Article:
Time to Define Prime A contested term within Western European Office Lease Practice
||Atkinson-Baldwyn, Lesley; Sayce, Sarah; Smith, Judy
||Time to Define Prime A contested term within Western European Office Lease Practice
||18th Annual European Real Estate Society Conference in Eindhoven, the Netherlands
||This paper addresses the issue of defining prime offices within the context of three European countries. In so doing, it draws from literature, a recent survey of European lease practices (Atkinson-Baldwyn, 2011), and a desktop study of the current usage of the term in London, Paris and Frankfurt. The paper will demonstrate that, whilst the term prime is used frequently, it is used imprecisely and without shared understanding. The disparate usage in existing literature, explored in the paper, is indicative of the different criteria employed. The findings of a wide-ranging study of lease practices within three Western European capitals reinforced the apparent lack of agreement over a definition. This calls into question the use of prime when applied in comparative analysis. Further, the use of the term may also be affected by the property cycle, as position within the economic cycle affects what researchers and investors regard as prime property. This paper argues the need for general understanding of the term prime in the office markets of Western Europe and the requirement to develop a common framework. Findings There is apparent concensus regarding the difficulties involved in creating a standard definition of a prime office for Europe. Differences include the influence of culture, climate, local working practice and economic maturity. Additionally, lack of shared understanding of sustainability factors and their contribution to the definition of sustainable buildings further reinforces the differences. For example the market requirements for a prime office of air conditioning or grey water re-cycling may relate to country-specific regulatory environments or local adoption of ‘green’ technologies. The effect of sustainability factors may have increased in importance within notions of prime due to wider corporate cognisance of broader social responsibility and the triple bottom line of economic, environmental and social sustainability, which have been argued to impact on building choice decisions. The paper concludes that a shared understanding of prime within local or convergent European markets will assist appropriate analysis and aid transparency within the operation of commercial letting and sales markets.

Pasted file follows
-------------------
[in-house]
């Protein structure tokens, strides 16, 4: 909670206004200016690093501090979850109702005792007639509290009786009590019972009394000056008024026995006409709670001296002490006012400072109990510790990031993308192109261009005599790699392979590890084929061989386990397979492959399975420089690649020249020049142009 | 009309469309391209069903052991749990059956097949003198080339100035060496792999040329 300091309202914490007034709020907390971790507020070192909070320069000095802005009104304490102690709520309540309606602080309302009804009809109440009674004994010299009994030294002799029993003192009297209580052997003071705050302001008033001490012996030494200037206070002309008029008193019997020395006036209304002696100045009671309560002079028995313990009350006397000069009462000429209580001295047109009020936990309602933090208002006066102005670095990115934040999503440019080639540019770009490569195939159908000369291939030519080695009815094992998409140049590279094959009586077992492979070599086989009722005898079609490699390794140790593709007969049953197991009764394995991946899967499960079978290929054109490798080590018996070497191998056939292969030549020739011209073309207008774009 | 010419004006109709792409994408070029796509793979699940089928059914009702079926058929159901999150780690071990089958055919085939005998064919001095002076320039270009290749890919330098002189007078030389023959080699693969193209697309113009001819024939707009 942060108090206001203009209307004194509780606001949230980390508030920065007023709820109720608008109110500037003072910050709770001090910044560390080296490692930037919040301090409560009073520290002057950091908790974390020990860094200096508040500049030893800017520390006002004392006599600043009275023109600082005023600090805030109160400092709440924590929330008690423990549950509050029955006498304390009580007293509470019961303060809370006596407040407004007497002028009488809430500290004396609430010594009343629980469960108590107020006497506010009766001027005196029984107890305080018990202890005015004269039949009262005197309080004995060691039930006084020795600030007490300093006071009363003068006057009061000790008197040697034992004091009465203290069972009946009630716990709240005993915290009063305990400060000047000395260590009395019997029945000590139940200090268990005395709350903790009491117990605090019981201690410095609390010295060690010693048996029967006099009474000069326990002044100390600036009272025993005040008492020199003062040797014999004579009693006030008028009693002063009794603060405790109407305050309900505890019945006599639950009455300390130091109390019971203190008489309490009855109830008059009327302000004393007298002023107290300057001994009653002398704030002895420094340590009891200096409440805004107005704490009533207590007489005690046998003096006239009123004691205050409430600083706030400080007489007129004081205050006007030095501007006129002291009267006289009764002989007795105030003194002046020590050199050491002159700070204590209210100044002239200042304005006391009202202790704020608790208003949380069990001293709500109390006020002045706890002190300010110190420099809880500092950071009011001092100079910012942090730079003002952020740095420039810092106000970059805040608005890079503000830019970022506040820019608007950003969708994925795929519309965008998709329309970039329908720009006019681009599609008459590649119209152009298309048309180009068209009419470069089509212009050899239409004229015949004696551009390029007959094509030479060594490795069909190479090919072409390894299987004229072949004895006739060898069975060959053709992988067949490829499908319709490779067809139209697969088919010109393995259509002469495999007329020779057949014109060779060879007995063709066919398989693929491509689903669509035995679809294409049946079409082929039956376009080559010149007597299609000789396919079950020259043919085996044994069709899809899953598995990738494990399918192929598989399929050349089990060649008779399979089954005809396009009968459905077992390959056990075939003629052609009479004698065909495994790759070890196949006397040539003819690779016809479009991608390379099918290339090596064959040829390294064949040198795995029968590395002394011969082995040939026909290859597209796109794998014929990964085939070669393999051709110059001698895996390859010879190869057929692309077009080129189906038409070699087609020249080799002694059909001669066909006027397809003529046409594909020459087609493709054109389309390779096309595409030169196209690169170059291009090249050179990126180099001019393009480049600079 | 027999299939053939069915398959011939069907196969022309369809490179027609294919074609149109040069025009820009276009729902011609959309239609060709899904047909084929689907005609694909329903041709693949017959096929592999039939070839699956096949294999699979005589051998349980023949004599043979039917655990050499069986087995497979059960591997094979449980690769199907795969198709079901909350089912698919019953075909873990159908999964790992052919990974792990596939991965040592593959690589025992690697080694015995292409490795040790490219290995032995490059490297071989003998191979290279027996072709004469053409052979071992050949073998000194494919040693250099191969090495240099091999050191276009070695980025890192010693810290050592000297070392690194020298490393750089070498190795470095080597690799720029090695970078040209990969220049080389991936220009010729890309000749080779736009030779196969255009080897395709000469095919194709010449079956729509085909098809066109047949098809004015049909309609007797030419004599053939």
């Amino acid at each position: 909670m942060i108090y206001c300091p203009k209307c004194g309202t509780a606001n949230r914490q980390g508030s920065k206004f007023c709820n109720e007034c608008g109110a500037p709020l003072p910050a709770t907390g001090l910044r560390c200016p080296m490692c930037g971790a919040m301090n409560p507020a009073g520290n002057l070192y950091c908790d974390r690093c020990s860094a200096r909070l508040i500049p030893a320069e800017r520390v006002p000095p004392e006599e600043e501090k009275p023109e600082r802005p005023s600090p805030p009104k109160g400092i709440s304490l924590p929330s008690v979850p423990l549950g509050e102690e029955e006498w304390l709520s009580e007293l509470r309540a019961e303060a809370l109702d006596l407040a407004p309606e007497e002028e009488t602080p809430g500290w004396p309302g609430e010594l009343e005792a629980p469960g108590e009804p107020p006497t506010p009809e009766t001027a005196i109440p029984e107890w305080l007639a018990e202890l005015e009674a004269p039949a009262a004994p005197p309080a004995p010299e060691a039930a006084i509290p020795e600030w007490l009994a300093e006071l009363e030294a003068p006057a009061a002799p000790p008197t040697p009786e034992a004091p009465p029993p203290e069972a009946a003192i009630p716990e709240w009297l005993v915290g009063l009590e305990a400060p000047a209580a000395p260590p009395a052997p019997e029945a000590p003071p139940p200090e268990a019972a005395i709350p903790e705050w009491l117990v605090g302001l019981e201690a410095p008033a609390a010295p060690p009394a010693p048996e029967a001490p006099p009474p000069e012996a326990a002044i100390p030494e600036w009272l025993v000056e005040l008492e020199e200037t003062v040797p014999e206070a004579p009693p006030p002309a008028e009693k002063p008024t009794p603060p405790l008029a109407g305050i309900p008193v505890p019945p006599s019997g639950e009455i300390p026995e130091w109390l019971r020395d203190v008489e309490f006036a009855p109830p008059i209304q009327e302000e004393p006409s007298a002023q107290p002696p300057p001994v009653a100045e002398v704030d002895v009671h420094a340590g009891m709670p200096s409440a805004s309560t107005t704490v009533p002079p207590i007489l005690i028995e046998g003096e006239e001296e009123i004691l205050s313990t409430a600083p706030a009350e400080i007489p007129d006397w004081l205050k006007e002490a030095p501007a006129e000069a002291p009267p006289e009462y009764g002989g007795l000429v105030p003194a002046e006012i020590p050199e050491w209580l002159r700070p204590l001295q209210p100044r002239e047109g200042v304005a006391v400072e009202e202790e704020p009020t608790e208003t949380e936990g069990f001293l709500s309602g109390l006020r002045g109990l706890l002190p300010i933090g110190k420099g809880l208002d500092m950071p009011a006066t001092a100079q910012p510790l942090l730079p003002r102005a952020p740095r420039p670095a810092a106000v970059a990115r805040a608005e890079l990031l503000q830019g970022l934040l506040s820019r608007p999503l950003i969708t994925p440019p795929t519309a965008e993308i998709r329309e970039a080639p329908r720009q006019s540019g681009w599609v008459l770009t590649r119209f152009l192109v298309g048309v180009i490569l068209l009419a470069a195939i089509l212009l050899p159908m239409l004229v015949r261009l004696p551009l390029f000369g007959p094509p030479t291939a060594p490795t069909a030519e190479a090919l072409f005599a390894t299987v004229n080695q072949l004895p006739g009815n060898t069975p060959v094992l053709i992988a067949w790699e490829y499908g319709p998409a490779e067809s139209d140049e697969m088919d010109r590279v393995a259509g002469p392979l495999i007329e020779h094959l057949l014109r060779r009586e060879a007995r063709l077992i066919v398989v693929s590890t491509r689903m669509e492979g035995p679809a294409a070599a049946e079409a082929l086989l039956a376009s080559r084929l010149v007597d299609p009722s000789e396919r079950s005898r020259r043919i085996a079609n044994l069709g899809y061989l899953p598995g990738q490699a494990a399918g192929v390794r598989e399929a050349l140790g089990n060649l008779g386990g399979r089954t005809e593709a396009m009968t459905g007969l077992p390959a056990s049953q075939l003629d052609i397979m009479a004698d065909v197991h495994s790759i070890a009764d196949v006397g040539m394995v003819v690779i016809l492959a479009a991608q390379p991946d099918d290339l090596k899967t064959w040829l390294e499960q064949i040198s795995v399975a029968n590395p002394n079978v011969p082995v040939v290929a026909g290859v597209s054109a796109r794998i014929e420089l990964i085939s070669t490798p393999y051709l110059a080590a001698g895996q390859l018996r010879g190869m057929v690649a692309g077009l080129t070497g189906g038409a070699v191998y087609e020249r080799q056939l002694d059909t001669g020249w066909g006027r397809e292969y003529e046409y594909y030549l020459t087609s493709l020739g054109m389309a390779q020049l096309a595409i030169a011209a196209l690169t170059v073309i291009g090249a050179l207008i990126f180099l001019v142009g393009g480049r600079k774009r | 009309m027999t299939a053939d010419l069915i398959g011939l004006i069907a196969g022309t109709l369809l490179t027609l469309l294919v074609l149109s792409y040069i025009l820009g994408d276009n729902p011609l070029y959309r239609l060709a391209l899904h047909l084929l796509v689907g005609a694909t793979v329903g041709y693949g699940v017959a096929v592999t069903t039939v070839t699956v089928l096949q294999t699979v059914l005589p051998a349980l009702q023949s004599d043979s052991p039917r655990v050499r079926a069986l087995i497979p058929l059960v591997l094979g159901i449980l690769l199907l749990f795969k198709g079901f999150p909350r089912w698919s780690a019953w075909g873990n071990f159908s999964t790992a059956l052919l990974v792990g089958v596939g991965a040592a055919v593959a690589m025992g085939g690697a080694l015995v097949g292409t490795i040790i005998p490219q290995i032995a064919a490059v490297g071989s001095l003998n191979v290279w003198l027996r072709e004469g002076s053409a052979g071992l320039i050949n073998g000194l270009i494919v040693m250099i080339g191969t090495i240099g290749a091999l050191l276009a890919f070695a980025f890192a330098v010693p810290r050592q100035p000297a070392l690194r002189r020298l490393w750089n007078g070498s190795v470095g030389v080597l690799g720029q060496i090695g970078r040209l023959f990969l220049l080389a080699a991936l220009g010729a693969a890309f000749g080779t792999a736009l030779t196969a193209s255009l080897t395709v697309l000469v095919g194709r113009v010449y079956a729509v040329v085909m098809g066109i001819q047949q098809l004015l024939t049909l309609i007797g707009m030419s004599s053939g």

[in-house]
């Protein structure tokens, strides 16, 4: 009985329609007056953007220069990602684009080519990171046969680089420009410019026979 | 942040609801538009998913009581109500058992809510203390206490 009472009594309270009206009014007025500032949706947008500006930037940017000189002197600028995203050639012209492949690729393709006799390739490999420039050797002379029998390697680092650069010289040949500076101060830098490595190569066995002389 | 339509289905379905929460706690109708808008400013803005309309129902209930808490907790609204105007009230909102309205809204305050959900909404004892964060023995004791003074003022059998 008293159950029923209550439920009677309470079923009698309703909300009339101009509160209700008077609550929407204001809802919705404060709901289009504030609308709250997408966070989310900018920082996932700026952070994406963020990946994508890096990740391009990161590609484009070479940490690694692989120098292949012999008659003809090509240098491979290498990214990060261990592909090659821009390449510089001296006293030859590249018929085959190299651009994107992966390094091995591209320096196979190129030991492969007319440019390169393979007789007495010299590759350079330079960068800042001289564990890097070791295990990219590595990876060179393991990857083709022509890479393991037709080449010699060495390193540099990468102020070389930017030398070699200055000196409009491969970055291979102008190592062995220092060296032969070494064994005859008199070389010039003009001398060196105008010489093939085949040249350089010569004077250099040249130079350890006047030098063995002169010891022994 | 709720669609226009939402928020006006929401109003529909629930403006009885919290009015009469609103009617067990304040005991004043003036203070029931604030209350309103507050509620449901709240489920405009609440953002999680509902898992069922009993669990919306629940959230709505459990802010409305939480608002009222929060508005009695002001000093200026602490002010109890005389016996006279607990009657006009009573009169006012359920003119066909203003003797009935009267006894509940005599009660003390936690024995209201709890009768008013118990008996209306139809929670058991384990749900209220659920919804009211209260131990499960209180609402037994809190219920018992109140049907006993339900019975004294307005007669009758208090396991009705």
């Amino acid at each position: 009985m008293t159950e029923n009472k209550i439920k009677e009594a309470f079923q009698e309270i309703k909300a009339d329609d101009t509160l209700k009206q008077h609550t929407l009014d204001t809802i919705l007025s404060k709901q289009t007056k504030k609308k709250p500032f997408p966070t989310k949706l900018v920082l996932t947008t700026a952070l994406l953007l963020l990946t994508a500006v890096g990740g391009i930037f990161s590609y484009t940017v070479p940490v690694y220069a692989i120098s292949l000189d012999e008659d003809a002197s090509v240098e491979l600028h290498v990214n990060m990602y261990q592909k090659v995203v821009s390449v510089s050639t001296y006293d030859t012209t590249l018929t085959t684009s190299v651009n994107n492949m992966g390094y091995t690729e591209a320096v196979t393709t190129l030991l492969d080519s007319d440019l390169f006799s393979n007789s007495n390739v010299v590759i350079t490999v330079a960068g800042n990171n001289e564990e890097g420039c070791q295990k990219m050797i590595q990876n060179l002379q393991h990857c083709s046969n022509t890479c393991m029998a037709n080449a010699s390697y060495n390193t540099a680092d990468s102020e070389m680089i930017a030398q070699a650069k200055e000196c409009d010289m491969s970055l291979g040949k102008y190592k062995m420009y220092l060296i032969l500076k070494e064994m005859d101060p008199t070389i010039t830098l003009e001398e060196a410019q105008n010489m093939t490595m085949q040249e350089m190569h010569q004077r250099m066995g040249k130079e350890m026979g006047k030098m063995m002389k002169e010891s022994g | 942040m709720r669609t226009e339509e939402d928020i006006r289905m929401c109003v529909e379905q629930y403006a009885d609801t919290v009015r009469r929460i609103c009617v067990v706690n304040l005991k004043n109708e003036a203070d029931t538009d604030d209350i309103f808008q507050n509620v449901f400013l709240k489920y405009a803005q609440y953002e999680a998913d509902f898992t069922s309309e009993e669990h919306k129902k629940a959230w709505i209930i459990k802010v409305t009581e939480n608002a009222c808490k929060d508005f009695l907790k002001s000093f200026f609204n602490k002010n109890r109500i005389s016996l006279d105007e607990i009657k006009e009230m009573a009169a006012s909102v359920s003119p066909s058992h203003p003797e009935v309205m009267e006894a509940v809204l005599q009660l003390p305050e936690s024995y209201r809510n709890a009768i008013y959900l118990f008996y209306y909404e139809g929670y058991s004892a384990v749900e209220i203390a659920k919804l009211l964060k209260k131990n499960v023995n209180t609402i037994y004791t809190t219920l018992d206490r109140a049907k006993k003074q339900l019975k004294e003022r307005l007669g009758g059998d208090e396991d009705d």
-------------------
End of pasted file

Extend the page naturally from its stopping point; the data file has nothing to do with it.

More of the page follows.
||paris office market, land lease price, prime property, sustainability
Post discussion ...
||B4: Green Offices
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